Brussels attack Image: VRT

Shares around Europe have remained resilient despite an initial fall following today (Tuesday)'s terrorist attacks in Brussels.

There were two explosions at Brussels Zaventem airport in the departure hall before 8am local time, with another blast in the city's Metro system around an hour later.

At least 31 people were killed and around 100 more injured. Belgium's health minister said the airport bombs, believed to be carried out by a sole suicide bomber, killed 11 people and injured 81 more. Brussels' mayor then confirmed that a further 20 people were killed in the attack at the Maelbeek Metro station, which is just a few hundred metres away from the European Union's political and institutional base.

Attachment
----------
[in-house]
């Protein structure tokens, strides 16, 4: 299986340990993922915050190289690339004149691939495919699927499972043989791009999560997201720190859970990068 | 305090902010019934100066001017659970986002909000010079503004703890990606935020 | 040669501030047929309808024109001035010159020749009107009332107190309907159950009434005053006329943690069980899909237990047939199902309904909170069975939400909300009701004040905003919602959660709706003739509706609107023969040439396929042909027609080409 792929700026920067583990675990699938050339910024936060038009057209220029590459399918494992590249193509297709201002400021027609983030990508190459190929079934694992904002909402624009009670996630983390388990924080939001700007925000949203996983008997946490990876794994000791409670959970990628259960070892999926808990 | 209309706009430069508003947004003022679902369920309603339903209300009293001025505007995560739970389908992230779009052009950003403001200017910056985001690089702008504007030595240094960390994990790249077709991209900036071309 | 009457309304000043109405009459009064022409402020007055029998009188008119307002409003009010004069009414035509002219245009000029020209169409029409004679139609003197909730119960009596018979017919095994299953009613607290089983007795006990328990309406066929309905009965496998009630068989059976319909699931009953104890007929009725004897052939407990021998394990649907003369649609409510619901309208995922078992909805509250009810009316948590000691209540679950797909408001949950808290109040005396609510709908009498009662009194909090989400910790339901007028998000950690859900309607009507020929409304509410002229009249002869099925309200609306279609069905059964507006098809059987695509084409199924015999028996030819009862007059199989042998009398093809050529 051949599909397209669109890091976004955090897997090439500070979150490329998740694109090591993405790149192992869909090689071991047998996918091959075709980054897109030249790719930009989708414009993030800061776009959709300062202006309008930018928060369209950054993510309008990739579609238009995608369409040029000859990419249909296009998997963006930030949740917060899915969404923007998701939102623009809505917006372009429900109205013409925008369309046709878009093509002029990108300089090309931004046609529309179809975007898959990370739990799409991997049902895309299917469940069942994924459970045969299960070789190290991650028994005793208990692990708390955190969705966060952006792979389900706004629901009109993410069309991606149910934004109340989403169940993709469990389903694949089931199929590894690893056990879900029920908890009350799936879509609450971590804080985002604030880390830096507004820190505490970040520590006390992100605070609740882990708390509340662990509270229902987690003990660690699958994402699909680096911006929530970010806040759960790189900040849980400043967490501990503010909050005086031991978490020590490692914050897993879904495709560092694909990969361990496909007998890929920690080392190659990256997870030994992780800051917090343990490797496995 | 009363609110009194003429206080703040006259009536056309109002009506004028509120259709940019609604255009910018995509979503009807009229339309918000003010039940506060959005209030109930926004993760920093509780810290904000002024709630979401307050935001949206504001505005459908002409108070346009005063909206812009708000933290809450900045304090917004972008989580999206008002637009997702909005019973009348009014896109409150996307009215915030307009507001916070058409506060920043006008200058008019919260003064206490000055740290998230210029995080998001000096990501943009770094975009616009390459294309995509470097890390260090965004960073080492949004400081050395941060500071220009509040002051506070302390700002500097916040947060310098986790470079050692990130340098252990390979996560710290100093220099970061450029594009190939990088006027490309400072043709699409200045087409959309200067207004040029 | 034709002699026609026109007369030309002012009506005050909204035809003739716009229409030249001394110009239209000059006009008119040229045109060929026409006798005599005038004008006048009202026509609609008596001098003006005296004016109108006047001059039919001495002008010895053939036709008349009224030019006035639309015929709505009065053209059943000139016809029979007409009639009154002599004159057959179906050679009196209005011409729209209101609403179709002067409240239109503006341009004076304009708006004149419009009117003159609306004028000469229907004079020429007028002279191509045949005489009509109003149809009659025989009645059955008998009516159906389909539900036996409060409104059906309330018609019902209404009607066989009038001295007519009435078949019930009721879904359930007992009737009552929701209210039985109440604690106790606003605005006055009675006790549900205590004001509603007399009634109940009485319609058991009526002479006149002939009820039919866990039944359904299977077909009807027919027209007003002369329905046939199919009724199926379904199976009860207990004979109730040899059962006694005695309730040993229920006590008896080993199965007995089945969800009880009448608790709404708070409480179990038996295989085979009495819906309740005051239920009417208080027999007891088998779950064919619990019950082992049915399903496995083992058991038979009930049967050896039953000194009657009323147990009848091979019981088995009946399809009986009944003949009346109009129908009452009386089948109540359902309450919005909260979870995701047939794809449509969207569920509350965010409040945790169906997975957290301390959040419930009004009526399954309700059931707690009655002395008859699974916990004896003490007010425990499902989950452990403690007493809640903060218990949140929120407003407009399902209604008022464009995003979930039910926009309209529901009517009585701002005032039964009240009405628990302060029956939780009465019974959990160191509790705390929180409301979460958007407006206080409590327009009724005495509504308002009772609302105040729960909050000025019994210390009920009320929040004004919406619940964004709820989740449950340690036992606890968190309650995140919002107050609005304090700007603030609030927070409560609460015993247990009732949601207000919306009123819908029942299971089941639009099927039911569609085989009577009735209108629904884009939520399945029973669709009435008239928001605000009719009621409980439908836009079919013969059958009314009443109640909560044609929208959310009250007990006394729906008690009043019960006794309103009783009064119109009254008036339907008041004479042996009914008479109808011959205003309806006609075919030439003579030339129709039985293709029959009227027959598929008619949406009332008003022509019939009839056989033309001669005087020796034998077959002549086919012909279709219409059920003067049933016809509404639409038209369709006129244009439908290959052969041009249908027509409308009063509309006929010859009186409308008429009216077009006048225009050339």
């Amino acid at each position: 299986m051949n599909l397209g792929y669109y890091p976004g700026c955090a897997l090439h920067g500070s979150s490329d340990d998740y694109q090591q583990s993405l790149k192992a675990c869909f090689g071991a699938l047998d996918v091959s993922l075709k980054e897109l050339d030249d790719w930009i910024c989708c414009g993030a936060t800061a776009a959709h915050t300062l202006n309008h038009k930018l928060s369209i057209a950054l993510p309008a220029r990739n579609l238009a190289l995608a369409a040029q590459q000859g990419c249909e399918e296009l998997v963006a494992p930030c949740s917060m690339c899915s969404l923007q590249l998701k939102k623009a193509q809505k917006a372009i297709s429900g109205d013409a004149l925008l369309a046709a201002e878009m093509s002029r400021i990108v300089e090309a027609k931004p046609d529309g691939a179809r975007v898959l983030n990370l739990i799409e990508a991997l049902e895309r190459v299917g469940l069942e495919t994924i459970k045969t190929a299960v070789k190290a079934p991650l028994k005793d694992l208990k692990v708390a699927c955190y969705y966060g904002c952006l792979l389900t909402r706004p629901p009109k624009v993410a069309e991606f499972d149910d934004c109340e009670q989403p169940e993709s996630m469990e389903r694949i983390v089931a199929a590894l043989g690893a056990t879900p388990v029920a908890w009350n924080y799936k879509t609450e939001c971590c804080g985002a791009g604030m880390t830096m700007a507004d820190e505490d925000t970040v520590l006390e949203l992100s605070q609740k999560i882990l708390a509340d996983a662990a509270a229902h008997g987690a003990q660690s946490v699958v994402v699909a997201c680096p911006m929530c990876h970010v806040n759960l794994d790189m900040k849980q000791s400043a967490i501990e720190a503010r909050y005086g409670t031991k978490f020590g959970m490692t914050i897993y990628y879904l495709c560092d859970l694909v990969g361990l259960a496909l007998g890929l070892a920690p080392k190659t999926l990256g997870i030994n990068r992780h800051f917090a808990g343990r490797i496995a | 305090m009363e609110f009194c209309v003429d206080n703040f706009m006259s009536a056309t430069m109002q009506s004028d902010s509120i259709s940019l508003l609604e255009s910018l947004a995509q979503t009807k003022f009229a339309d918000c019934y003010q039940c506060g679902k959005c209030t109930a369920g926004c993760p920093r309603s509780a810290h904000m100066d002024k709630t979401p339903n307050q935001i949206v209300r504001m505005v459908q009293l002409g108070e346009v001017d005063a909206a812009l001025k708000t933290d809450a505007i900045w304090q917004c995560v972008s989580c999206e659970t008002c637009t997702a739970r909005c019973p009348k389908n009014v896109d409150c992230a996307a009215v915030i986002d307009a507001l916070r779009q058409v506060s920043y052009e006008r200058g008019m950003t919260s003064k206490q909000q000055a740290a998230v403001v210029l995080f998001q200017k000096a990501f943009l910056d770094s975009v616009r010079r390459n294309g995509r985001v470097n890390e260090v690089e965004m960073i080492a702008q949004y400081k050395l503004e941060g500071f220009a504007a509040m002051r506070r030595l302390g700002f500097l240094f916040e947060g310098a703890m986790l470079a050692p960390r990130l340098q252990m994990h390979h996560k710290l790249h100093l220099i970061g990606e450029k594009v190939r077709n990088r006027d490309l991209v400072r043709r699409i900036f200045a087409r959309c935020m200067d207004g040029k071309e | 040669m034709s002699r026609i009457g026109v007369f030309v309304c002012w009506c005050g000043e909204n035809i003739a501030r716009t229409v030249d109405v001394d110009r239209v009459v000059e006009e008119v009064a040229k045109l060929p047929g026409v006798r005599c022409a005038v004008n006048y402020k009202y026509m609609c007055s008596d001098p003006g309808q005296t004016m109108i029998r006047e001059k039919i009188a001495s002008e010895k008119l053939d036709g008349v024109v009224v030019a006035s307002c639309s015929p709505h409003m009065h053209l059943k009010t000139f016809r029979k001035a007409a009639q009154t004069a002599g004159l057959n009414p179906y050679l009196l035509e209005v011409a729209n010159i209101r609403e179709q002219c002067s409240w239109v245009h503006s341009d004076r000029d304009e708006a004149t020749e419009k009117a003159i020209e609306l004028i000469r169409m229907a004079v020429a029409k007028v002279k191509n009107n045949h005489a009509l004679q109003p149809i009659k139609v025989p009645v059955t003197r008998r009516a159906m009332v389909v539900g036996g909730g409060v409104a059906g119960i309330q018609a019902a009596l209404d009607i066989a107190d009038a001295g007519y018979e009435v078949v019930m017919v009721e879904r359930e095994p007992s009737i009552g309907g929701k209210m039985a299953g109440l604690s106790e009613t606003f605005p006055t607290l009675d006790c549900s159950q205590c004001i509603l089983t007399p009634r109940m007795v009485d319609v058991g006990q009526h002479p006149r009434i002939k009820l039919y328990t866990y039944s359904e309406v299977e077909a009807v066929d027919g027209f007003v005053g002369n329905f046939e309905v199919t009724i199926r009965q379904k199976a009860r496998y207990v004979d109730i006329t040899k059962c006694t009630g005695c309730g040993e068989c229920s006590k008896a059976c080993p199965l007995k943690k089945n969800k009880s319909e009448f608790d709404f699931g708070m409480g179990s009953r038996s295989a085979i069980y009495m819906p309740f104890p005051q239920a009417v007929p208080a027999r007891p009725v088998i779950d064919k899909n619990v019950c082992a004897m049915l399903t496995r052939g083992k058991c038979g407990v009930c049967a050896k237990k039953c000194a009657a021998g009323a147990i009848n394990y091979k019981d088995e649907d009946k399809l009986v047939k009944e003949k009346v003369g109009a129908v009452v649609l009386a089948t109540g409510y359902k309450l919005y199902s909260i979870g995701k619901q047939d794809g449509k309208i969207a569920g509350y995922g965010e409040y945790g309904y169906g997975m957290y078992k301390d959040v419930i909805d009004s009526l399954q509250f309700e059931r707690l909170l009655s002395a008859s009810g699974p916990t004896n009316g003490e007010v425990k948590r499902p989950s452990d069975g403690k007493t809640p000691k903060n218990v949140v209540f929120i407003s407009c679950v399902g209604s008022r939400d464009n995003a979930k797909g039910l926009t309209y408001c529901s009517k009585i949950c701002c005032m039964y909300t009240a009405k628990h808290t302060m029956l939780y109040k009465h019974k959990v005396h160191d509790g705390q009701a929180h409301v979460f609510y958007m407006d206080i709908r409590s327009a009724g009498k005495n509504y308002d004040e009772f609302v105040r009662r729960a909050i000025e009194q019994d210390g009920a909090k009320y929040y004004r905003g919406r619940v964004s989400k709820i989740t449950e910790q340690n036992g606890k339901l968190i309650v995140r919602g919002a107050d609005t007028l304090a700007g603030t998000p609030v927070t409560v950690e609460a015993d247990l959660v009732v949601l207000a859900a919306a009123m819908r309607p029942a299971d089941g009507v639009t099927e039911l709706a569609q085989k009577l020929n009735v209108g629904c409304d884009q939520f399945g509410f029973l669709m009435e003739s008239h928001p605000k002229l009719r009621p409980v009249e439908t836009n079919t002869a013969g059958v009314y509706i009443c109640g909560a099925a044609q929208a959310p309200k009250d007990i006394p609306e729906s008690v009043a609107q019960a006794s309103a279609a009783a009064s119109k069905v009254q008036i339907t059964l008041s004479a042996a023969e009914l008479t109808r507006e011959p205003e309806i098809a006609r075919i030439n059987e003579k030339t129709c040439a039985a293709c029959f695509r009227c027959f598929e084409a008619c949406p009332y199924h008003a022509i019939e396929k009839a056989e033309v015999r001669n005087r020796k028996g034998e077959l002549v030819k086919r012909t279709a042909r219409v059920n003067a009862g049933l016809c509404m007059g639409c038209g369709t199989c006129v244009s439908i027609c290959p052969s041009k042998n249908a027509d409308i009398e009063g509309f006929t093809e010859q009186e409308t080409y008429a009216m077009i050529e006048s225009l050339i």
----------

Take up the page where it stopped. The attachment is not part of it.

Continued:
Despite falling initially, stock markets in Brussels, Frankfurt, Paris, London, Amsterdam, Madrid and Zurich all remained resilient, falling no more than 0.7%.

Belgium has raised its terror threat level to its maximum, and three days of national mourning have been declared.

The blasts come just four days after the main suspect in the Paris attack Salah Abdeslam was arrested in Belgium.

All public transport in Brussels has been closed. There were two flights scheduled to leave the airport for the UK this morning, one to East Midlands airport and one to Heathrow - both left as scheduled prior to the explosions.

UK Prime Minister David Cameron chaired a meeting of the government's emergency committee COBRA today and he said the UK would do what it can to help Belgium.